Here’s a pretty weird one. I had this concept in my head around, oh 2002 or so, where I thought of having songs that were about 6 minutes long, and the deal was, the first three minutes would be arranged like a regular pop song, and there’d be a radio edit where that’s all you’d hear, but then on the album, it would shift and go into something entirely different. “The 6 minute double song” I called the concept or something. Probably it’s not an original concept but I don’t know.
So this was one of those. I had this whole version recorded, where my man Larry Lines played guitars and had this whole jazz thing going in the part where the song changes, and it was getting pretty neat.
Well I lost those tracks. They’re gone forever. So a couple years later I had to completely do this song over again. COMPLETELY. And I didn’t have ANYthing but the lyrics. I had no idea what key it was in or what it sounded like. So I redid it around the same concept, and had Eric do guitars. I just sort of told him what we’d done.
And we would do the first half live, just me and him and his acoustic guitar.
The lyrics. I wrote the poem that comes at the end first. 10,000 Mirrors. I wrote it in a dance club in Corpus Christi, TX on a bunch of A4 size (that’s half size) pieces of paper. The club was mixed, but had a lot of gay patrons, and it was like any dance club, dark, misty, sweaty, etc. I used to go to a lot of dance clubs and not dance. I’d write poetry or do martial arts in the middle of everybody. Well I was writing that night, while all my slam teammates danced, and what I wrote about was the thought that I was having that damn, what a jip our society lays on you if you’re gay. You end up with this huge risk of being relegated to this fucked up existence in the dark because out in the light, nobody will let you be a part of it. Of course, that’s not just being gay. It’s being black, or small, or having CF, or a woman, or just really just ANYTHING damn near. Almost nobody doesn’t have that feeling.
Of course eventually you have to realize you’re NOT as unique as you think, and say fuck this, I’m gonna be in life, fuck anybody who says I shouldn’t be a part of life, and I don’t have to live in the dark dank places and slip between the cracks.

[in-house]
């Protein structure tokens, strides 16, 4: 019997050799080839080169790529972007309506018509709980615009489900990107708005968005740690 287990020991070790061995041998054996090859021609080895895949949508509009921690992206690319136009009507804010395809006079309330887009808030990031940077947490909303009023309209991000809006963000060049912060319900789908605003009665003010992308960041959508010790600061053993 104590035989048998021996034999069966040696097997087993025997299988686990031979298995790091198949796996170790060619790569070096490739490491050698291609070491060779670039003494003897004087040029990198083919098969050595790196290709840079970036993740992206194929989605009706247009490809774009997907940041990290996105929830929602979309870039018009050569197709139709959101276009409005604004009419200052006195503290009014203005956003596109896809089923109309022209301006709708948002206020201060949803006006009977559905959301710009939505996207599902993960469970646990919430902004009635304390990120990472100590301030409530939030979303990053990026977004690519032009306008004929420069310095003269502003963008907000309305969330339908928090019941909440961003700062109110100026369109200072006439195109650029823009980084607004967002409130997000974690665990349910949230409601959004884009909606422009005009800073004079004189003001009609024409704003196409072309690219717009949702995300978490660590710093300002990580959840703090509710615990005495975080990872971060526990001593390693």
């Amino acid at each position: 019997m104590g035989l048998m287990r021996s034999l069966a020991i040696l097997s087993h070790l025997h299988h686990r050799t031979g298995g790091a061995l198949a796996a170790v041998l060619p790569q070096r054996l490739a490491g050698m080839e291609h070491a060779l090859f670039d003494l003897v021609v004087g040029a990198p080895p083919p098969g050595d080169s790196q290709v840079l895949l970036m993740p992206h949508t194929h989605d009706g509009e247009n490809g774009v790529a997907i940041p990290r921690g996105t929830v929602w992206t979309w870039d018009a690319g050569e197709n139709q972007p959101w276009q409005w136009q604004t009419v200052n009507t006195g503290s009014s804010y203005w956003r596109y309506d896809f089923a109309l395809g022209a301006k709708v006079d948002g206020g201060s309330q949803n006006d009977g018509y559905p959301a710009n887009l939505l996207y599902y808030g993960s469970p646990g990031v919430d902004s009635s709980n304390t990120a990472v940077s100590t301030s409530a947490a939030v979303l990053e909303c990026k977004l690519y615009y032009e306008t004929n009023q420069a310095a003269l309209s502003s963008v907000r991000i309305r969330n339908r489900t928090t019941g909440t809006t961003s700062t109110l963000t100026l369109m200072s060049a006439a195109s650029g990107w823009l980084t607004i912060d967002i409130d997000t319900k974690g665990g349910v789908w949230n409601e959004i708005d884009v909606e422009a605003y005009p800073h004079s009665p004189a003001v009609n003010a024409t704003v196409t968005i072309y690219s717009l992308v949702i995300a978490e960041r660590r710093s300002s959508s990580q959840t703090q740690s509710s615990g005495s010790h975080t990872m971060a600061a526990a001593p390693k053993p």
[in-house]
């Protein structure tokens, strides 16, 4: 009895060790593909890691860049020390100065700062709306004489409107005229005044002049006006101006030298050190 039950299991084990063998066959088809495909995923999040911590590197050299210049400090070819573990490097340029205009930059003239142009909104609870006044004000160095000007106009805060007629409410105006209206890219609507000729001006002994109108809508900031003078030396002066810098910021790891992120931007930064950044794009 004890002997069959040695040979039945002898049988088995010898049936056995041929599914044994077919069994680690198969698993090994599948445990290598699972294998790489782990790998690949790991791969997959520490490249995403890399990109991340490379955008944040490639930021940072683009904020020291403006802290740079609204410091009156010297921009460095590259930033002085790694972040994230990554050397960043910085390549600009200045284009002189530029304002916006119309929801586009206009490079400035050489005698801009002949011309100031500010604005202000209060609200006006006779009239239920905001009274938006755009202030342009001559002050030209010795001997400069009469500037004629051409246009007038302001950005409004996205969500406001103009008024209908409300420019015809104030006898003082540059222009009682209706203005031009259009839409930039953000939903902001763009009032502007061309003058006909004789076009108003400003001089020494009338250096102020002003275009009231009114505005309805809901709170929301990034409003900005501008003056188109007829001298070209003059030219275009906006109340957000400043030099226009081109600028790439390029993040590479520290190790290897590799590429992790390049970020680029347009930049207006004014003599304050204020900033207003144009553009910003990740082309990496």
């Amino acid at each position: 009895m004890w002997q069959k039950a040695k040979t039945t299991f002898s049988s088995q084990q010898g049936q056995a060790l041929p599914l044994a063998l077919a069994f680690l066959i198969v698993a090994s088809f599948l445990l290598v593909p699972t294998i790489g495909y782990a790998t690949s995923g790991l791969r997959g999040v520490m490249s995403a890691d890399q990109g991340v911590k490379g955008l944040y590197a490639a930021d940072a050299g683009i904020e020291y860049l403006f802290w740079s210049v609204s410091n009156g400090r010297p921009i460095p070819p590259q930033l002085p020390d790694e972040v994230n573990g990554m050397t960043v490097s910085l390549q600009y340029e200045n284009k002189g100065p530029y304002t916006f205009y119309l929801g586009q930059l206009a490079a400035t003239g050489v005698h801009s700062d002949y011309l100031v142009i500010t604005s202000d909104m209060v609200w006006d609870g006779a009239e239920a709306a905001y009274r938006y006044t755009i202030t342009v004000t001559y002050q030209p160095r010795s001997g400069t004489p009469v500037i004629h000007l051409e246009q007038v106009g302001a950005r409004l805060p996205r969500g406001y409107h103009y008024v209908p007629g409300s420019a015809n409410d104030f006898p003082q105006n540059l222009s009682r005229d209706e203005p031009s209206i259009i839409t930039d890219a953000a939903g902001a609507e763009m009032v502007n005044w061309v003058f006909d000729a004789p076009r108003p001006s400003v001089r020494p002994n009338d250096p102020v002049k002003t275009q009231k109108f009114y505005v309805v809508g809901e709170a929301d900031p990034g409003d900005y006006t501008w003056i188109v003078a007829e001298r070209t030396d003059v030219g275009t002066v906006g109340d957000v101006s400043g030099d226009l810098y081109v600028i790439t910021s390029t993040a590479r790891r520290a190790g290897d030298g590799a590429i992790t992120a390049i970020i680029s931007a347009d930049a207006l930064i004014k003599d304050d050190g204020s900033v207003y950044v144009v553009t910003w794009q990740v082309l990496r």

So anyway this is that poem. I remember telling my friend Doug about it, who happens to be bi, and feeling self conscious that maybe I’d overstepped my bounds.
Then I wrote the raps later, and they’re mostly about this one friend of mine at the time who had just taken the whole “them and us” bullshit thing too far. Everywhere we went it was “that idiot”, “those morons”, etc. The idea that there was an enemy, that people out there, other than us, were fucked up morons. This idea is of course all over the place, but seriously, here’s a little advice for all you kiddos reading this: If you have a friend who says you’re great, but “so and so” is wrong or fucked up, watch it. Sooner or later that friend will turn on you. Who you really want to be around and trust are people who are saying good things about other people who are not there with you. You WILL end up on the “other side”, trust me on that one. So the verse is about that thing of wondering “dude you’re a little hateful, I’m a little worried when you’ll turn on me”.
And there you have it. There was some interesting processing on some of the tracks where I pitch shifted something and put some weird echo and suddenly it turned into an unexpected thing, and the drums of course are all weirdy but it’s a nice change too so hey. There ya go!
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